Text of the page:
Leading the Fight for Hours

Across the country, working people on the frontlines of the service economy are leading the fight for a fair workweek. From Oregon to New York City, Seattle to Washington, D.C., working people are coming together to make sure that we have hours we can count on to care for our families. Elected officials on the city, state, and federal level are responding to this growing movement for reliable hours with robust policy solutions.

Too many of us are either saddled with workweeks that never end or are working too few hours to make ends meet. Without enough say into our work hours, we juggle the demand for constant availability and work schedules that change unpredictably. Whether just scraping by hour-by-hour or hardly getting a good night’s sleep, the scheduling crisis has reached a breaking point.

We want jobs that build towards a prosperous future – but our employers have been taking us in the wrong direction. Rather than treating employees as a resource for success, too many businesses view their staff as a cost to be contained or as an asset to be squeezed for limitless productivity, with no regard for our home lives or our personal aspirations.

Instead of using modern technology to deliver schedules that allow us to care for our families and meet business needs, corporations are playing games with working families’ time, and forcing moms and students to scramble with increasingly uncertain work schedules, particularly in the growing service sector.

Working people have the potential to drive the long-term growth of our economy, but scheduling practices are getting in the way. We all need a workweek we can count on – one that allows all of us to care for our families, stay healthy, and get ahead. That’s why working people across the country are coming together to restore a fair workweek in our workplaces and communities.

The Fair Workweek Initiative, anchored by United for Respect and the Center for Popular Democracy, is driving the growing momentum to restore a workweek that enables working families to thrive. Over 1.8 million working people now can count on a fair workweek through new laws won in 7 cities and two states. Now Chicago, Los Angeles, and Washington could be next.

Fair Workweek policies ensure that working people have stable and predictable work hours, more opportunities to work full-time, healthier schedules with adequate rest, and a fair voice in when and how much they work. These basic standards can be reached by establishing modern work-hours policy including:

Predictable Schedules – that our families can count on.
  • Ensures work schedules at least two weeks in advance, pay for on-call or cancelled shifts, predictability pay for employer’s changing scheduling needs, the right to decline extra hours added with short-notice, and estimated weekly hours.
Opportunity to Work  – enough hours for a livable paycheck.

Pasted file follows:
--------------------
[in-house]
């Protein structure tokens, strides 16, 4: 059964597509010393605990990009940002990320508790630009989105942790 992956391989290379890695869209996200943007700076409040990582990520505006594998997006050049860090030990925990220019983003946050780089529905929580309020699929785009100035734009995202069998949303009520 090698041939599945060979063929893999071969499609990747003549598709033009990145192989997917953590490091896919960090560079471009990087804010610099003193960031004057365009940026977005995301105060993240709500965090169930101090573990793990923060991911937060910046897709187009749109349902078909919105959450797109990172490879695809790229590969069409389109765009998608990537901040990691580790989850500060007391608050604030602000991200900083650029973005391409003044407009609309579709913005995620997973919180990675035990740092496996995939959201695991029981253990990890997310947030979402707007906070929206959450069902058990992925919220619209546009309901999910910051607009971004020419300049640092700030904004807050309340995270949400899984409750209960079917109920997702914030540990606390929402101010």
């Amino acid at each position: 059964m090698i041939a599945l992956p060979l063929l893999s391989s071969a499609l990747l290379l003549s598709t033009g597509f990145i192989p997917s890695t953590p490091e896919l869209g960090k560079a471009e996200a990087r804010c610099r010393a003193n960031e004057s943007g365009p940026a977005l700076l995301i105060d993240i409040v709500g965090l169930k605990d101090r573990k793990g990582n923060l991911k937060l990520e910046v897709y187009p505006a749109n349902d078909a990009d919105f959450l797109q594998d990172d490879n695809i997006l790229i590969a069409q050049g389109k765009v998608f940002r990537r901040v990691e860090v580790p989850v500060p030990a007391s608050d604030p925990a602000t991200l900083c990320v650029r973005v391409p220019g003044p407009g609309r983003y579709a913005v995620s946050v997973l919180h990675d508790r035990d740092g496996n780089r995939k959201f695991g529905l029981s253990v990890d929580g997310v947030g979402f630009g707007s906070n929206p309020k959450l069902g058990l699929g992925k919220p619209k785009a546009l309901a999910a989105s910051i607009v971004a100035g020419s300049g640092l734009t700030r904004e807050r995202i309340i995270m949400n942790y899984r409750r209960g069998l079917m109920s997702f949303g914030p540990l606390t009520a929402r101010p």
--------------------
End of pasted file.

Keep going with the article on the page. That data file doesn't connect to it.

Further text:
• Ensures that existing part-time employees have a chance to pick up newly available hours before their employer hires additional staff.
Healthy Schedules –  for time to sleep, commute, and care for ourselves and our families.
  • Ensures 11 hours of rest between shifts with the right to decline or overtime pay for working shifts with less rest to allow
Flexibility – to be there for our families.
  • Ensures working people can have flexibility and make scheduling requests to adjust their availability without fear of termination, reduction in hours, or other retaliation.

We're winning all across the country

In partnership with the Center for Popular Democracy and our partner organizations, we’ve already won a fair workweek in several cities and states across the country.

In August 2017, Oregon became the first state in the country to guarantee scheduling protections. The state now requires employers to provide more advanced notice of schedule changes and protects working people from retaliation when requesting schedule accommodation. These protections cover 172,000 people working in food service, hospitality, and retail.
New York City
In November 2017, New York City’s fair workweek law went into effect. The law covers 327,000 working people in the city’s retail and food service sectors, providing more stable schedules and ending mandatory on-call scheduling.
Emeryville, California's fair workweek bill went into effect at the beginning of 2018. The law provides working people with protections against retaliation and guarantees the right to rest in between shifts, among other protections.
In early 2019, Philadelphia became the second largest US city to adopt a fair workweek policy. The law provides more than 130,000 of the city’s working people with more predictable schedules and compensation for last-minute schedule changes.